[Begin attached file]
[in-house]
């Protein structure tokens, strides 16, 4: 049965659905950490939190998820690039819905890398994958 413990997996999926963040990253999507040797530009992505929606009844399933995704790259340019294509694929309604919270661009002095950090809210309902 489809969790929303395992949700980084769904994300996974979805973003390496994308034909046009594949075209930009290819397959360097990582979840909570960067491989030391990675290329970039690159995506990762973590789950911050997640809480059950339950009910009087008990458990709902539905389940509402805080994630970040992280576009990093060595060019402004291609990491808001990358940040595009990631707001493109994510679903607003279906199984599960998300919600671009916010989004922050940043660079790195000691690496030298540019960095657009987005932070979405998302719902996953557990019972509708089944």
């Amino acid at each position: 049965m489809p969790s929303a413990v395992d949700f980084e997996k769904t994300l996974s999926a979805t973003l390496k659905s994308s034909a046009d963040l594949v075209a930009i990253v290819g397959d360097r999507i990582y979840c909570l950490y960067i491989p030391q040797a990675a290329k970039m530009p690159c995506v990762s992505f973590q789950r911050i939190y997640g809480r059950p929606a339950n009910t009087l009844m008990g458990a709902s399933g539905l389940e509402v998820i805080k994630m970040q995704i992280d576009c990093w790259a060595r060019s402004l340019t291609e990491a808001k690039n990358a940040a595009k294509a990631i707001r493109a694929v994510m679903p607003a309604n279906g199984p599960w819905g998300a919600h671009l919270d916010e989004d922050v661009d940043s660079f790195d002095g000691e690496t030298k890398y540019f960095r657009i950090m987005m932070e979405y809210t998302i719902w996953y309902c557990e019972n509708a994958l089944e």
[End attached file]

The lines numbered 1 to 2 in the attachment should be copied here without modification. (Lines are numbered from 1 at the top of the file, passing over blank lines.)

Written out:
[in-house]
């Protein structure tokens, strides 16, 4: 049965659905950490939190998820690039819905890398994958 413990997996999926963040990253999507040797530009992505929606009844399933995704790259340019294509694929309604919270661009002095950090809210309902 489809969790929303395992949700980084769904994300996974979805973003390496994308034909046009594949075209930009290819397959360097990582979840909570960067491989030391990675290329970039690159995506990762973590789950911050997640809480059950339950009910009087008990458990709902539905389940509402805080994630970040992280576009990093060595060019402004291609990491808001990358940040595009990631707001493109994510679903607003279906199984599960998300919600671009916010989004922050940043660079790195000691690496030298540019960095657009987005932070979405998302719902996953557990019972509708089944």